Michelle Williams becomes Marilyn Monroe in the film My Week With Marilyn. It is obvious that Williams spent hours studying both movie and news footage of Monroe. Williams perfectly portrays Monroe’s voice, body language, and facial expressions. This film gives viewers a glimpse into Monroe’s fragile ego. Monroe’s low self-esteem causes her to be late on the movie set and influences who she chooses to have in her inner circle.
The story is told from the perspective of the young Colin Clark. Clark was only twenty-three years old when he landed his first job in filmmaking as the third assistant director on the set of Monroe’s film, The Prince and the Showgirl. The film My Week With Marilyn is based on a memoir released by Clark in 1995 called The Prince, The Showgirl, and Me. Through Clark’s experiences on and off the set, viewers gain insight into Monroe, Lawrence Olivier, and Paula Strasberg.
Clark tells the story of how Monroe felt insecure and disliked by Olivier, her co-star in the movie. Olivier did not have patience for Monroe’s tardiness or her method acting. Through method acting, Monroe could not appear on the set until she felt ready and understood her character’s motivation for a scene. Olivier could be quite mean to Monroe.
Clark’s storytelling gives viewers insight into the relationship between Monroe’s acting coach, Paula Strasburg and Monroe herself. Strasburg and Monroe seemed to need each other. Monroe needed Strasburg to tell her she was a great actress and how to act each scene. Strasburg simply needed to be needed. Strasburg felt important when Monroe needed her insight into acting a scene.
In regards to acting, Williams captures the essence of Monroe from the beginning of the film. When Williams comes down the steps of the airplane in London, her every facial expression, step, and gesture is pure Monroe. For this scene, if footage of the real Monroe and Williams as Monroe were played side by side, viewers would not be able to tell the difference.
Next, at the press conference scene where Monroe gives an interview regarding the upcoming movie, Williams captures the beauty, sexiness, and flirtatiousness of Monroe. Williams even has Monroe’s voice down perfectly.
When Williams, as Monroe, appears onset to film the first scenes of The Prince and the Showgirl, Williams shows viewers Monroe’s insecurity as she gets scared and overwhelmed and runs off the set. In other scenes where Monroe is at home, Williams shows us Monroe’s sense of fun and freedom. Monroe just wants to be loved.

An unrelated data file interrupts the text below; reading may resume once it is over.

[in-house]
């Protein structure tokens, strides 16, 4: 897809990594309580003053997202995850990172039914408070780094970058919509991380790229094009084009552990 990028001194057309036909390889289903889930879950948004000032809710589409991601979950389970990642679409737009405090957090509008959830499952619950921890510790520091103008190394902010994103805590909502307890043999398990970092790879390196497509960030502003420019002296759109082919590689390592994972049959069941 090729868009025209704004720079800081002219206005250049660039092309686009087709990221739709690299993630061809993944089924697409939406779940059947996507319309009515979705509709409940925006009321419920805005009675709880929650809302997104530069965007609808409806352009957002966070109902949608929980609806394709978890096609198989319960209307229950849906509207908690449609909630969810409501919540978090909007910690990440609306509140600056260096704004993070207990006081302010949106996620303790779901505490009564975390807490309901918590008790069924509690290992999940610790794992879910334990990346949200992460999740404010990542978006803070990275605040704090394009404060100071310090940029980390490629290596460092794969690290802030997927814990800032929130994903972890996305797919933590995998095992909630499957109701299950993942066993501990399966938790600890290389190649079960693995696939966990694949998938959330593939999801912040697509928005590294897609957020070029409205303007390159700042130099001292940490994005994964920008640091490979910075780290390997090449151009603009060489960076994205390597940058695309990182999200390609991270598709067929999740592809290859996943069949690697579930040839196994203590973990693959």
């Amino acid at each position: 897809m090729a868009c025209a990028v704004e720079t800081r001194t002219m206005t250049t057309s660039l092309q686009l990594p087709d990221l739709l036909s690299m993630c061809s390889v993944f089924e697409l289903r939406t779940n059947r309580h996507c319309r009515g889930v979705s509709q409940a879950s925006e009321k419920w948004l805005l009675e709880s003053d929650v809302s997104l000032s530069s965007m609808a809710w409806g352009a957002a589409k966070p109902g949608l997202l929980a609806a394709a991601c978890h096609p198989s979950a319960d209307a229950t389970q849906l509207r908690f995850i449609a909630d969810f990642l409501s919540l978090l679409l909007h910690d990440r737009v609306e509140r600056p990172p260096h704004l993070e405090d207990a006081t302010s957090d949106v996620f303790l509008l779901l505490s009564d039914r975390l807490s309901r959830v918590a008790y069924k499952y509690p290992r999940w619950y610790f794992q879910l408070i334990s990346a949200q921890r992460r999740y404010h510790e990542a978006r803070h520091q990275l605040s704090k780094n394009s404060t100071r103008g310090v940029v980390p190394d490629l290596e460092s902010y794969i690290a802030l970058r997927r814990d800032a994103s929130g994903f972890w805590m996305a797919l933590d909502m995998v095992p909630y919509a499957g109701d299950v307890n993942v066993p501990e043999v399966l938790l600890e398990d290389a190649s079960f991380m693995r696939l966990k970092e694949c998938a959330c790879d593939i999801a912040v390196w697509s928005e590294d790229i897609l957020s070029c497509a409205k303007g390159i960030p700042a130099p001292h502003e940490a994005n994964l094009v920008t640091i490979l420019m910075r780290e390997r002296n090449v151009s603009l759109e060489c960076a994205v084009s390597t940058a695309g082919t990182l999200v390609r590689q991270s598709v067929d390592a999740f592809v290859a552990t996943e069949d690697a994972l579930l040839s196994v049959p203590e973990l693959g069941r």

Zoé Wanamaker, as acting coach Paula Strasburg, shows us how her identity was intertwined with Monroe’s. Wanamaker is quite believable as she shows how much she loves Monroe but also caters to Monroe’s ego. In one scene, Strasburg gets down on her knees in front of Monroe and worships her and thanks God that she found Monroe. This scene is a little disturbing as the attachment Strasburg has for Monroe seems unnatural.
Eddie Redmayne as Colin Clark is good at playing a young man who is vulnerable to the charms of Monroe. Clark seems sweet and innocent so he did not stand a chance of saying no to Monroe. When the real Monroe wanted something or someone, nobody said no to her. It is a joy to watch Redmayne through his journey with Monroe. It is obvious he does not believe any of this is happening. Redmayne does excellent work looking incredulous that he is actually meeting and becoming friends with Monroe. One example is when he comes into Monroe’s dressing room to bring her to the set and she comes out of the shower naked and wet. Monroe does not seem embarrassed. The look on Clark’s face is priceless. He looks like he is seeing an angel.
The cinematographers use a great deal of shallow focus close ups on Monroe to show her beauty, flawless skin, and gorgeous blue eyes. Scenes with close ups on Monroe include when she is coming down the stairs of the airplane, private moments with Monroe and Clark at Monroe’s home, and when Monroe gives interviews regarding her movie. These close ups show how much Williams looks and acts like Monroe.
Close ups are used at least twice for scenes with Olivier. These are the scenes when Olivier is giving a soliloquy to his mirror. Olivier repeats lines from his previous films when he is frustrated with Monroe. Repeating lines from movies that he feels were of better quality soothe his temper and remind himself how great an actor he is when he has better scripts and better costars.
Another cinematography effect used on Monroe is slow-motion sequences. When Monroe is walking down the steps of the airplane upon her arrival in London, the slow-motion effects are breath taking. The effect makes Monroe seem like a magical, mythical creature who cannot possibly be real because of her pure perfection. Her movements are sheer grace.